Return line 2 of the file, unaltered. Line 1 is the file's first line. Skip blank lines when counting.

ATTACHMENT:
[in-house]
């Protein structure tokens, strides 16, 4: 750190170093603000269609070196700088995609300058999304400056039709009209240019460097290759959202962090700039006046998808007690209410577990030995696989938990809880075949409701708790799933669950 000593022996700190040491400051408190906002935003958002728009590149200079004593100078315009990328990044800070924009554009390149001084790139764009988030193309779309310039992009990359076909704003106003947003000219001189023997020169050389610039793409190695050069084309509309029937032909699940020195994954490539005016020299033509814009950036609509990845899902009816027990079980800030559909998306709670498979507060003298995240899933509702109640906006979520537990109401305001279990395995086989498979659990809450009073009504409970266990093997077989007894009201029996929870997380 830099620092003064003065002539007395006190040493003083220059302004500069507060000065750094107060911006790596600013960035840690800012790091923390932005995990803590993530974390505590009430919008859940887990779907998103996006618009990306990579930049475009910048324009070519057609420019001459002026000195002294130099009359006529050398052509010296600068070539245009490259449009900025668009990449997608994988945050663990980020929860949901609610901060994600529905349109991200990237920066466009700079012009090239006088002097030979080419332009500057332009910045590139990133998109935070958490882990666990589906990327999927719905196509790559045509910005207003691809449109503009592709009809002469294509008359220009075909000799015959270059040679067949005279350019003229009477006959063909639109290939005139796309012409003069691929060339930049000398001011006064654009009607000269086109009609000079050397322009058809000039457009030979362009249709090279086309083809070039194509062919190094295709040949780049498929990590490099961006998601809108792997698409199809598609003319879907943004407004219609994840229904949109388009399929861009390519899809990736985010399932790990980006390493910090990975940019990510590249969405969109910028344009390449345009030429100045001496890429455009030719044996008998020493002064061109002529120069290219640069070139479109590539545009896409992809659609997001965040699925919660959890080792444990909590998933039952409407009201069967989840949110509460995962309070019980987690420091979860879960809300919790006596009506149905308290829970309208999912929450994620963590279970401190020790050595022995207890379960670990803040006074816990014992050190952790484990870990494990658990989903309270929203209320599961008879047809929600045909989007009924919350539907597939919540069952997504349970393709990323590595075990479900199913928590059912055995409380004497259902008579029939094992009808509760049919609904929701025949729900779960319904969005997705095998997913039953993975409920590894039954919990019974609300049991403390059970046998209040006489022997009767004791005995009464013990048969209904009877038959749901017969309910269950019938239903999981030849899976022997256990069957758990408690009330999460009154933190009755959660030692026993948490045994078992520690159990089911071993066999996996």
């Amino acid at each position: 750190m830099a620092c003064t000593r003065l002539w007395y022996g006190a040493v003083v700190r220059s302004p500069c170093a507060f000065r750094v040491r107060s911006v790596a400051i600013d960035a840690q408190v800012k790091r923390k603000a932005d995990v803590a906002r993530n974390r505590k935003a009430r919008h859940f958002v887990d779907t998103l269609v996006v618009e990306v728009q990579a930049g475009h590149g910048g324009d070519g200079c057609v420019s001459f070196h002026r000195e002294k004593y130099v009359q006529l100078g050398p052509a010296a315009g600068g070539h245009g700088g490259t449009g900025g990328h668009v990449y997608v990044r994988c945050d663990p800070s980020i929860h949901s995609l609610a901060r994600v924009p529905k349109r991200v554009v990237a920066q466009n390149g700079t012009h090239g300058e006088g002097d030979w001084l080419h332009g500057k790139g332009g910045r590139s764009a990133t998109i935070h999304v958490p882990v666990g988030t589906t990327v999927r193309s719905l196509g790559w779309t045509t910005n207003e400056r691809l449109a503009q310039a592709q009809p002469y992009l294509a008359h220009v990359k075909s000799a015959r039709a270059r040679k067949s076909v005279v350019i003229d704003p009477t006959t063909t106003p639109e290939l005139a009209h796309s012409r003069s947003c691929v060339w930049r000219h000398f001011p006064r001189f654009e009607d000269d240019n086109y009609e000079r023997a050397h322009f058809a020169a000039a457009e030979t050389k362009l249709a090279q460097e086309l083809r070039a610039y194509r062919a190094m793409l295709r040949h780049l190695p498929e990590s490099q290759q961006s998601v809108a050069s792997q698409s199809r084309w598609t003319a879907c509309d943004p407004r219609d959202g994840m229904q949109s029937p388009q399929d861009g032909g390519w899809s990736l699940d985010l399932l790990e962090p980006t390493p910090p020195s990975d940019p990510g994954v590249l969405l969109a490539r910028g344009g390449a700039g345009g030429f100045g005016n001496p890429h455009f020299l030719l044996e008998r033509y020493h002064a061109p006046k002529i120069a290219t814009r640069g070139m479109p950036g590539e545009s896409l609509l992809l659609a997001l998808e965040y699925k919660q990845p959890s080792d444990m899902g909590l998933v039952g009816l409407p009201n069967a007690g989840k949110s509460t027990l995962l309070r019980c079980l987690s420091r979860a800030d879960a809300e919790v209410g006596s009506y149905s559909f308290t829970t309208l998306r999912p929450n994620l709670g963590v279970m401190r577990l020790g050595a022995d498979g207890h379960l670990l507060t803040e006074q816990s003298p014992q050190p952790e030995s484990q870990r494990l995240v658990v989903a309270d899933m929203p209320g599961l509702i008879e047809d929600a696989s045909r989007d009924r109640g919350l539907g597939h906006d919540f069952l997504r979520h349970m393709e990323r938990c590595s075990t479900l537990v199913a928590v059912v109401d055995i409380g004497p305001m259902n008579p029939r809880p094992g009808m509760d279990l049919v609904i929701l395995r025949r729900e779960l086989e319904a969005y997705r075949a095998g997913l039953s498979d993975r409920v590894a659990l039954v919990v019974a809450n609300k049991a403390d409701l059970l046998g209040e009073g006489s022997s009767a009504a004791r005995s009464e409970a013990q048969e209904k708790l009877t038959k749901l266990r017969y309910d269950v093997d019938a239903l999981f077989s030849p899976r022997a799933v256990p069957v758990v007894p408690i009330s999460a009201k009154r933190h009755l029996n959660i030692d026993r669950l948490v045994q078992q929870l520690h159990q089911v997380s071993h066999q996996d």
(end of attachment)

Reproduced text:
């Protein structure tokens, strides 16, 4: 750190170093603000269609070196700088995609300058999304400056039709009209240019460097290759959202962090700039006046998808007690209410577990030995696989938990809880075949409701708790799933669950 000593022996700190040491400051408190906002935003958002728009590149200079004593100078315009990328990044800070924009554009390149001084790139764009988030193309779309310039992009990359076909704003106003947003000219001189023997020169050389610039793409190695050069084309509309029937032909699940020195994954490539005016020299033509814009950036609509990845899902009816027990079980800030559909998306709670498979507060003298995240899933509702109640906006979520537990109401305001279990395995086989498979659990809450009073009504409970266990093997077989007894009201029996929870997380 830099620092003064003065002539007395006190040493003083220059302004500069507060000065750094107060911006790596600013960035840690800012790091923390932005995990803590993530974390505590009430919008859940887990779907998103996006618009990306990579930049475009910048324009070519057609420019001459002026000195002294130099009359006529050398052509010296600068070539245009490259449009900025668009990449997608994988945050663990980020929860949901609610901060994600529905349109991200990237920066466009700079012009090239006088002097030979080419332009500057332009910045590139990133998109935070958490882990666990589906990327999927719905196509790559045509910005207003691809449109503009592709009809002469294509008359220009075909000799015959270059040679067949005279350019003229009477006959063909639109290939005139796309012409003069691929060339930049000398001011006064654009009607000269086109009609000079050397322009058809000039457009030979362009249709090279086309083809070039194509062919190094295709040949780049498929990590490099961006998601809108792997698409199809598609003319879907943004407004219609994840229904949109388009399929861009390519899809990736985010399932790990980006390493910090990975940019990510590249969405969109910028344009390449345009030429100045001496890429455009030719044996008998020493002064061109002529120069290219640069070139479109590539545009896409992809659609997001965040699925919660959890080792444990909590998933039952409407009201069967989840949110509460995962309070019980987690420091979860879960809300919790006596009506149905308290829970309208999912929450994620963590279970401190020790050595022995207890379960670990803040006074816990014992050190952790484990870990494990658990989903309270929203209320599961008879047809929600045909989007009924919350539907597939919540069952997504349970393709990323590595075990479900199913928590059912055995409380004497259902008579029939094992009808509760049919609904929701025949729900779960319904969005997705095998997913039953993975409920590894039954919990019974609300049991403390059970046998209040006489022997009767004791005995009464013990048969209904009877038959749901017969309910269950019938239903999981030849899976022997256990069957758990408690009330999460009154933190009755959660030692026993948490045994078992520690159990089911071993066999996996």